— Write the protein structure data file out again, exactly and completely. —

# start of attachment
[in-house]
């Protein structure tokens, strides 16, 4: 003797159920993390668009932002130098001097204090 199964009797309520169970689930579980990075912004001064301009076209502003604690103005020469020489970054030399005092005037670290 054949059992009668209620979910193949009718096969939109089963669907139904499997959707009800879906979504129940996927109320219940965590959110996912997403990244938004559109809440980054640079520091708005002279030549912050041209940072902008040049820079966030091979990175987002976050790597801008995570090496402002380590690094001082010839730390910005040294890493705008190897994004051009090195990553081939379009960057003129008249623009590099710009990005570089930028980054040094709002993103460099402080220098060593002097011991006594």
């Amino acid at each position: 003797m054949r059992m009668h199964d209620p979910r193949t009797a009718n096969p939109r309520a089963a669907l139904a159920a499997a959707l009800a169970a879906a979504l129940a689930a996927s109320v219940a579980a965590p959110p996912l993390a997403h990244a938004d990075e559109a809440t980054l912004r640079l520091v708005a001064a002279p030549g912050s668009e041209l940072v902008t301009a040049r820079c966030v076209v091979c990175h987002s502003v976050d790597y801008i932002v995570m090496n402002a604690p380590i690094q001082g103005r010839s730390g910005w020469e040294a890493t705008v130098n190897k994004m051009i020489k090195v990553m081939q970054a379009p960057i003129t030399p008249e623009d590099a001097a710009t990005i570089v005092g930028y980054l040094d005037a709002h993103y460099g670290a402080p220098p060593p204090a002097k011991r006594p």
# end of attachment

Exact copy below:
[in-house]
């Protein structure tokens, strides 16, 4: 003797159920993390668009932002130098001097204090 199964009797309520169970689930579980990075912004001064301009076209502003604690103005020469020489970054030399005092005037670290 054949059992009668209620979910193949009718096969939109089963669907139904499997959707009800879906979504129940996927109320219940965590959110996912997403990244938004559109809440980054640079520091708005002279030549912050041209940072902008040049820079966030091979990175987002976050790597801008995570090496402002380590690094001082010839730390910005040294890493705008190897994004051009090195990553081939379009960057003129008249623009590099710009990005570089930028980054040094709002993103460099402080220098060593002097011991006594």
């Amino acid at each position: 003797m054949r059992m009668h199964d209620p979910r193949t009797a009718n096969p939109r309520a089963a669907l139904a159920a499997a959707l009800a169970a879906a979504l129940a689930a996927s109320v219940a579980a965590p959110p996912l993390a997403h990244a938004d990075e559109a809440t980054l912004r640079l520091v708005a001064a002279p030549g912050s668009e041209l940072v902008t301009a040049r820079c966030v076209v091979c990175h987002s502003v976050d790597y801008i932002v995570m090496n402002a604690p380590i690094q001082g103005r010839s730390g910005w020469e040294a890493t705008v130098n190897k994004m051009i020489k090195v990553m081939q970054a379009p960057i003129t030399p008249e623009d590099a001097a710009t990005i570089v005092g930028y980054l040094d005037a709002h993103y460099g670290a402080p220098p060593p204090a002097k011991r006594p």